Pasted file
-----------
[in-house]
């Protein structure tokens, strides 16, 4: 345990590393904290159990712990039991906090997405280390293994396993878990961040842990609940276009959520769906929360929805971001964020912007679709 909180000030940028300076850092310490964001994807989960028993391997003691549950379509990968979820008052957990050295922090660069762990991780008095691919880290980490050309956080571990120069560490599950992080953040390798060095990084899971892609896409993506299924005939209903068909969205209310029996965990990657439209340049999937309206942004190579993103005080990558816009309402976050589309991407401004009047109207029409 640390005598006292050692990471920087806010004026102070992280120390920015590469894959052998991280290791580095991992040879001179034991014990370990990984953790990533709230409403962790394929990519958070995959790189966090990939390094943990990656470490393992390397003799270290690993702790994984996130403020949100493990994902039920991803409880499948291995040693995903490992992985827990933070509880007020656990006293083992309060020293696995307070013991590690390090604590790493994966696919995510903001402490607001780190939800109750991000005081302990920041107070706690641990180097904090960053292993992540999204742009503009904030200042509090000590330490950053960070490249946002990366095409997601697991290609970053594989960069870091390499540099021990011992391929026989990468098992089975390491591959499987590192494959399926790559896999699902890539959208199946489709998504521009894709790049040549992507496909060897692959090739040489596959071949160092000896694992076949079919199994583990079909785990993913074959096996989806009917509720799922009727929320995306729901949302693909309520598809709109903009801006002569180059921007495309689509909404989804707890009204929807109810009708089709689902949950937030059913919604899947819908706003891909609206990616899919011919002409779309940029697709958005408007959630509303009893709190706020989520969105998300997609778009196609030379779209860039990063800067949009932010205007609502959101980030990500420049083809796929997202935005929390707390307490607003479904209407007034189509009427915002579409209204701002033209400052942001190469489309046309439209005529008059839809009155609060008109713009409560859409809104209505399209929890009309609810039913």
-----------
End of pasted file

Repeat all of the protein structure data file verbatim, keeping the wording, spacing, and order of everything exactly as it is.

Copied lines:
[in-house]
């Protein structure tokens, strides 16, 4: 345990590393904290159990712990039991906090997405280390293994396993878990961040842990609940276009959520769906929360929805971001964020912007679709 909180000030940028300076850092310490964001994807989960028993391997003691549950379509990968979820008052957990050295922090660069762990991780008095691919880290980490050309956080571990120069560490599950992080953040390798060095990084899971892609896409993506299924005939209903068909969205209310029996965990990657439209340049999937309206942004190579993103005080990558816009309402976050589309991407401004009047109207029409 640390005598006292050692990471920087806010004026102070992280120390920015590469894959052998991280290791580095991992040879001179034991014990370990990984953790990533709230409403962790394929990519958070995959790189966090990939390094943990990656470490393992390397003799270290690993702790994984996130403020949100493990994902039920991803409880499948291995040693995903490992992985827990933070509880007020656990006293083992309060020293696995307070013991590690390090604590790493994966696919995510903001402490607001780190939800109750991000005081302990920041107070706690641990180097904090960053292993992540999204742009503009904030200042509090000590330490950053960070490249946002990366095409997601697991290609970053594989960069870091390499540099021990011992391929026989990468098992089975390491591959499987590192494959399926790559896999699902890539959208199946489709998504521009894709790049040549992507496909060897692959090739040489596959071949160092000896694992076949079919199994583990079909785990993913074959096996989806009917509720799922009727929320995306729901949302693909309520598809709109903009801006002569180059921007495309689509909404989804707890009204929807109810009708089709689902949950937030059913919604899947819908706003891909609206990616899919011919002409779309940029697709958005408007959630509303009893709190706020989520969105998300997609778009196609030379779209860039990063800067949009932010205007609502959101980030990500420049083809796929997202935005929390707390307490607003479904209407007034189509009427915002579409209204701002033209400052942001190469489309046309439209005529008059839809009155609060008109713009409560859409809104209505399209929890009309609810039913």